Goodwin & Shoecraft Invasive Plant Control
2023 Invasive Milfoil Update
This year's invasive Eurasian watermilfoil control efforts wrapped up in mid-August. Work included ten days of diver surveying and milfoil removal by Snohomish County's contractor, Lake Defense Force. The work was highly successful as follows:
In seven days, divers surveyed the entire shoreline and areas of historic hot spots were surveyed twice. Divers found 22 plants. All found plants were hand-pulled.
In 2022, the north end of the Lake was densely infested with invasive milfoil and was treated with ProcellaCOR. The treatment was highly successful - in 3 days of diving, the entire shoreline was surveyed and no milfoil plants were found!
2023 Fragrant Water Lily Treatment
Why are milfoil and fragrant waterlily a problem?
Invasive Eurasian watermilfoil (milfoil) and fragrant waterlily are aggressive, non-natives aquatic plant. They grow rapidly and crowds out native plants as they do not have natural predators. Milfoil forms dense mats in the water and produces long tendrils that entangle fishing lines, boat motors and swimmers. Milfoil spreads easily to other lakes from small fragments left on a boat motor, boat trailer or fishing equipment. It is considered a Class B designated noxious weed in Snohomish County. Fragrant waterlily is an introduced ornamental plant. It takes over shallow areas, limiting habitat and boating and causes the lake to fill in faster than it would naturally. It is Considered a Class C noxious weed in WA state.
See our aquatic plant page to learn more about invasive milfoil and fragrant waterlily including how to identify and other aquatic plants.
How did invasive milfoil reach the lake?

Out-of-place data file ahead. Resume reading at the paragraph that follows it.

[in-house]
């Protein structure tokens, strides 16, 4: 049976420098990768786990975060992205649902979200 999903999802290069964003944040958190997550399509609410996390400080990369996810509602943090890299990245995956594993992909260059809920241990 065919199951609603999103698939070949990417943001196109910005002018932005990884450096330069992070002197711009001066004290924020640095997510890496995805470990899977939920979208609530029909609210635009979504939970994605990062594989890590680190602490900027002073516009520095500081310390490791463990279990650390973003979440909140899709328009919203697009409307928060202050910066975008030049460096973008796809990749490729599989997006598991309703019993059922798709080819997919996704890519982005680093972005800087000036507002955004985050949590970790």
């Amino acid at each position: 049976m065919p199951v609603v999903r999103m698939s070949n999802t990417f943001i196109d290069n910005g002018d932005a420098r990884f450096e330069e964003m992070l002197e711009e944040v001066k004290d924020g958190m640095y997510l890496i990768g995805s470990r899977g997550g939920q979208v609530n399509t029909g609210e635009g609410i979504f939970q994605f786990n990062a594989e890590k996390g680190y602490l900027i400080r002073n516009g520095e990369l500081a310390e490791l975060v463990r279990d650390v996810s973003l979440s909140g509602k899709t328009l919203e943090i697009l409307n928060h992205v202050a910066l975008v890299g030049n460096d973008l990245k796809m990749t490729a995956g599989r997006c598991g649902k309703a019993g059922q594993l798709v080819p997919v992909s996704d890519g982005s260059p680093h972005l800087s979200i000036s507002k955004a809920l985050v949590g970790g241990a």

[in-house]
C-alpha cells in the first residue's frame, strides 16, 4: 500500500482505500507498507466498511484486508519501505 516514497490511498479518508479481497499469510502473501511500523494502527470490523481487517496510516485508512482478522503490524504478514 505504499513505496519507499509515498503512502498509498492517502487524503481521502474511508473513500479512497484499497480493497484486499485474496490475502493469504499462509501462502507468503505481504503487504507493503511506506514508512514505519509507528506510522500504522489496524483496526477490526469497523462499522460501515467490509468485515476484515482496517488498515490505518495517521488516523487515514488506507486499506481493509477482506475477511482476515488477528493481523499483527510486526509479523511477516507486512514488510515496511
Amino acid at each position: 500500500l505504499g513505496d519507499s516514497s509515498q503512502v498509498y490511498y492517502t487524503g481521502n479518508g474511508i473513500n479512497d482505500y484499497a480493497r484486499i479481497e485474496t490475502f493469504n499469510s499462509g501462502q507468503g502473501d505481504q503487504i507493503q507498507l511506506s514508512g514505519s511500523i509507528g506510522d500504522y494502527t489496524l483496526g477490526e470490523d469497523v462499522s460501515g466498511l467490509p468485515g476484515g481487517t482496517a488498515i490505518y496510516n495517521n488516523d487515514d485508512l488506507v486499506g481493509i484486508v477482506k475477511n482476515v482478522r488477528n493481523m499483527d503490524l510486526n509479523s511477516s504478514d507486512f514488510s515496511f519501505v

Eurasian watermilfoil invaded Lake Goodwin in the early 1990s. The largest initial infestations were close to the boat launch indicating milfoil was likely brought in by a boat or other recreational equipment. Milfoil most likely spread to Lake Shoecraft through the canal that connects the two lakes. By the end of the 90's the entire north and south ends of Lake Shoecraft had dense milfoil growth.
What is being done about invasive aquatic plants?
Since the mid-1990's, Snohomish County and the Lake Goodwin and Lake Shoecraft communities have worked together each year to control milfoil. The County manages the control work with direction from the 7 Lakes milfoil advisory committee, a volunteer group composed of Lake Goodwin and Shoecraft residents. In 2022, the group also included control of invasive fragrant waterlily in their efforts. See below for more information on past efforts.
In 2000, control began at Lake Shoecraft with an herbicide treatment where 2,100 feet of curtains were used to contain the herbicide in the infested areas. The treatment eradicated milfoil for 8 years.
How much does this cost and who pays for it?
This control work is funded through Snohomish County Surface Water Management (SWM) utility service charges and local residents. Local residents pay an aquatic plant management service charge, established in 2005 by Snohomish County Council (SC25.20.050). It was established per the request of residents to replace an administratively costly Lake Management District. The charge was renewed in 2010, 2015, and 2019.
The annual cost of invasive aquatic plant control has ranged from $45,000 to $65,000 from 2016-2019 depending on the number of days with diver hand-pulling and if herbicide treatments are used. The charges paid by residents cover around $31,500 of the total cost and the remainder has been paid for by Snohomish County SWM utility service charges.
Are invasive plant control efforts working?
Over the last two decades, milfoil control efforts have largely succeeded as milfoil has been maintained at low levels in most years. Prior to 2020, efforts were beginning to fail due to rising costs allowing for fewer days of diving. In addition, herbicide treatments were less effective stemming from increased herbicide resistance.